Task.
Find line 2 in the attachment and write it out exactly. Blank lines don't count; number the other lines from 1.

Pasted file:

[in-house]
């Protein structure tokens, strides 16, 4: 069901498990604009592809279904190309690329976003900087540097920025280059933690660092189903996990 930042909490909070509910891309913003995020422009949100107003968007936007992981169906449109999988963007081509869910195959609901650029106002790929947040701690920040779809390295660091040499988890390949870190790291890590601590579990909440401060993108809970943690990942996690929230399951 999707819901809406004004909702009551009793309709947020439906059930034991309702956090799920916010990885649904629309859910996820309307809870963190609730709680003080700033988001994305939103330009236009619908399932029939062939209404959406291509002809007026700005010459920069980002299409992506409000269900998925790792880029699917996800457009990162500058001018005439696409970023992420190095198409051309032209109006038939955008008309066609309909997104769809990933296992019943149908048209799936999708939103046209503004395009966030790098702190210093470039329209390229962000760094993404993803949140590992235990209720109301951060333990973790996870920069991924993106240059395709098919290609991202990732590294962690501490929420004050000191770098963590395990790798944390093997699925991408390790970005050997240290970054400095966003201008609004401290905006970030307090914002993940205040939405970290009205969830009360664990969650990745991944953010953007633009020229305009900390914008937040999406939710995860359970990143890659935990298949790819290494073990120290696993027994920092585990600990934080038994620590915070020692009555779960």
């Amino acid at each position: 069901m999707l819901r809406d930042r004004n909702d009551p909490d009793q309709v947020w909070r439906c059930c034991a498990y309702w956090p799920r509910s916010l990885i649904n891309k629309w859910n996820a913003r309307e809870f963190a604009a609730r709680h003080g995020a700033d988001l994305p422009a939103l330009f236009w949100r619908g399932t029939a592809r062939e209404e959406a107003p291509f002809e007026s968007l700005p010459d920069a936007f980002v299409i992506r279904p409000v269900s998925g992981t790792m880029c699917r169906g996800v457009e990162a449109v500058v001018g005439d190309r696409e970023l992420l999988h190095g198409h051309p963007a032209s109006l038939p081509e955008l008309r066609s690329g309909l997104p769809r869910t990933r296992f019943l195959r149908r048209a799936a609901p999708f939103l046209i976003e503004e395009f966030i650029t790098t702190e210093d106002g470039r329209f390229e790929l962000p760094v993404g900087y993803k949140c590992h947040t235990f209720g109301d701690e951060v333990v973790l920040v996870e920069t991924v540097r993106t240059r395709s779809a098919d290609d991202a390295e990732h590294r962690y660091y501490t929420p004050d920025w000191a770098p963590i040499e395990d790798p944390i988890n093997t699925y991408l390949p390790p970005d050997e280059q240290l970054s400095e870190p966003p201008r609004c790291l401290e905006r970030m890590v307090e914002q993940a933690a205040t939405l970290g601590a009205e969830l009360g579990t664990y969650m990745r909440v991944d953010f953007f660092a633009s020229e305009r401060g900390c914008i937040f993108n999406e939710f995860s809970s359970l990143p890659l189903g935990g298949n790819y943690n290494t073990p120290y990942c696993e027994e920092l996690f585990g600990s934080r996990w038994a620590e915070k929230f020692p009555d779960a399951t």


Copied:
């Protein structure tokens, strides 16, 4: 069901498990604009592809279904190309690329976003900087540097920025280059933690660092189903996990 930042909490909070509910891309913003995020422009949100107003968007936007992981169906449109999988963007081509869910195959609901650029106002790929947040701690920040779809390295660091040499988890390949870190790291890590601590579990909440401060993108809970943690990942996690929230399951 999707819901809406004004909702009551009793309709947020439906059930034991309702956090799920916010990885649904629309859910996820309307809870963190609730709680003080700033988001994305939103330009236009619908399932029939062939209404959406291509002809007026700005010459920069980002299409992506409000269900998925790792880029699917996800457009990162500058001018005439696409970023992420190095198409051309032209109006038939955008008309066609309909997104769809990933296992019943149908048209799936999708939103046209503004395009966030790098702190210093470039329209390229962000760094993404993803949140590992235990209720109301951060333990973790996870920069991924993106240059395709098919290609991202990732590294962690501490929420004050000191770098963590395990790798944390093997699925991408390790970005050997240290970054400095966003201008609004401290905006970030307090914002993940205040939405970290009205969830009360664990969650990745991944953010953007633009020229305009900390914008937040999406939710995860359970990143890659935990298949790819290494073990120290696993027994920092585990600990934080038994620590915070020692009555779960």